At this point in the growing season, you have a strong idea of your cost of production for new-crop corn and soybeans, says Chris Barron, an Iowa producer and a consultant with Ag View Solutions. Now, you need to determine when to sell your grain and at what price.
Farmers and market analysts often assume sales should be made when corn hits $4 or above and soybeans reach $10 or higher.
“Is that the right number for you or me? We don’t know until we plug in that per-acre cost, which is pretty accurate at this point,” Barron says in his latest “Margin Minute” video on AgWeb.com. “Then we can start to play with price and yield to determine return on investment.”
Once you’ve calculated your gross costs and cost per acre, take the following steps:
- Manage Local Basis. Some regions had strong yields in 2016, producing a solid carryover, and will have good yields again this year. Determine if there are certain delivery times when you can get suitable basis numbers locked in.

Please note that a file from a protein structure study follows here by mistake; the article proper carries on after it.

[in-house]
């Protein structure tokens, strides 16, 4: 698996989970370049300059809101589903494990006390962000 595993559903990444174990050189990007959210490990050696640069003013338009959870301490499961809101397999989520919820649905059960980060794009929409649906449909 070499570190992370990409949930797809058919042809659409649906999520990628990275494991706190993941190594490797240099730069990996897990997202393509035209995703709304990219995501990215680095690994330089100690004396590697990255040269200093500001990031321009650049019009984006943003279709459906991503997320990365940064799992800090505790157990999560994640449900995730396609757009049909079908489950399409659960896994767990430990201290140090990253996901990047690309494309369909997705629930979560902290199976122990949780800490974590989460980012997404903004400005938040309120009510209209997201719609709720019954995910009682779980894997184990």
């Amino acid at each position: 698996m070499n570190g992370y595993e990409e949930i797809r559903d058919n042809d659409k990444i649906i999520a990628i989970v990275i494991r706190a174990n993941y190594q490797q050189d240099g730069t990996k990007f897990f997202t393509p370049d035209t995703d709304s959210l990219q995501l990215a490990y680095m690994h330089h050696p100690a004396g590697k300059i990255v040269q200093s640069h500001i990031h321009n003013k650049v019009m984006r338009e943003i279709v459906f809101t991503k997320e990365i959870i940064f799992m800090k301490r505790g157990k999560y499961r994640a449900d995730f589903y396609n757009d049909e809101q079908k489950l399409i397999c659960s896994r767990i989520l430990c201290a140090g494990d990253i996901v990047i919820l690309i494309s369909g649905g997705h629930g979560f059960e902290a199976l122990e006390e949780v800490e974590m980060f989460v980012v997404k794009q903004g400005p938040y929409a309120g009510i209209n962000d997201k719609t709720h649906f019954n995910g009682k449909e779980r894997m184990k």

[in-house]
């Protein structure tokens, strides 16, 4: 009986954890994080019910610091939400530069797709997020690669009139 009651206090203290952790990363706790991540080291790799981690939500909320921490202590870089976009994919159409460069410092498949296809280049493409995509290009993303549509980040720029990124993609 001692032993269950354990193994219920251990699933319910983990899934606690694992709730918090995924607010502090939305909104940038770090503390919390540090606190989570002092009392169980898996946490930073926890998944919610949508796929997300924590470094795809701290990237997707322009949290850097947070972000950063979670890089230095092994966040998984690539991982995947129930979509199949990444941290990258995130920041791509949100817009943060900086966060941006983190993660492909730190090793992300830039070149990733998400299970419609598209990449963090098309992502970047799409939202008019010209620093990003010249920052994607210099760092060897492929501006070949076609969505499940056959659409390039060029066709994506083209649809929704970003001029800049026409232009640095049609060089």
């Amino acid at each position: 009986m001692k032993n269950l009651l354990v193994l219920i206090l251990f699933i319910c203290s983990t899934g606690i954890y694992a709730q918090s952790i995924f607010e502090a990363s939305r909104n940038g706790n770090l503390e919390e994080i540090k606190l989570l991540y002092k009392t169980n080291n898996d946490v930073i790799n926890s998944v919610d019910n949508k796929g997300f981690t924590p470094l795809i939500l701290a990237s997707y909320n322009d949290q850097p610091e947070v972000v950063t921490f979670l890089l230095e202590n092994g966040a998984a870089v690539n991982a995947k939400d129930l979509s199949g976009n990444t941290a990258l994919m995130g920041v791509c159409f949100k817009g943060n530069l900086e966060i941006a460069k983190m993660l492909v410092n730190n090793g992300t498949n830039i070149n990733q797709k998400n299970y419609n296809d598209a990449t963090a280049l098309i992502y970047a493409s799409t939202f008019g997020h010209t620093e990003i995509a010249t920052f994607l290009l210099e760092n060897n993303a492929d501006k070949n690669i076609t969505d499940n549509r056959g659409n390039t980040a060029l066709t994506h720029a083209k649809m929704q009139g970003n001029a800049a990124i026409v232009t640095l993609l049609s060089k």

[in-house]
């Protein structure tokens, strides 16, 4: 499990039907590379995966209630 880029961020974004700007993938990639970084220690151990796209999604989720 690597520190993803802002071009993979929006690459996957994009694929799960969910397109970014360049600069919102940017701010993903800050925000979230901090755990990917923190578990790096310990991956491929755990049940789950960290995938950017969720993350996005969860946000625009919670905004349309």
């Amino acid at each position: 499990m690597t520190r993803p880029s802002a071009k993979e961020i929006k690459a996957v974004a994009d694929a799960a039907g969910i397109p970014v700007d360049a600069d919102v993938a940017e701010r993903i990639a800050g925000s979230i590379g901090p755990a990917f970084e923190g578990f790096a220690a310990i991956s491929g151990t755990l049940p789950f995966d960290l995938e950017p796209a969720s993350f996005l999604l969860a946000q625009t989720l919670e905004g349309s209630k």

- Keep Track Of Yield. It’s easier to do this with corn, which can be measured using ear and kernel counts, and a little more difficult with soybeans.
- Monitor Harvest Overruns. If you have capacity to story 170-bu.-per-acre corn but can’t handle anything above that on-farm, determine how to set the price on excess bushels.
- Track Cash Flow. Chances are you’ll soon need to make payments for rent and other expenses. Make sure you have enough liquidity to cover expenses.
- Evaluate Crop Insurance. If you live in a place hit hard by excessive moisture or drought, assess what your indemnity payments might be. Agricultural Risk Coverage (ARC) payments might come into play, as well.
Barron has developed a free digital Margin Opportunity Calculator farmers can use to calculate when to make commodity sales. To get a copy of the free electronic tool, email him at firstname.lastname@example.org.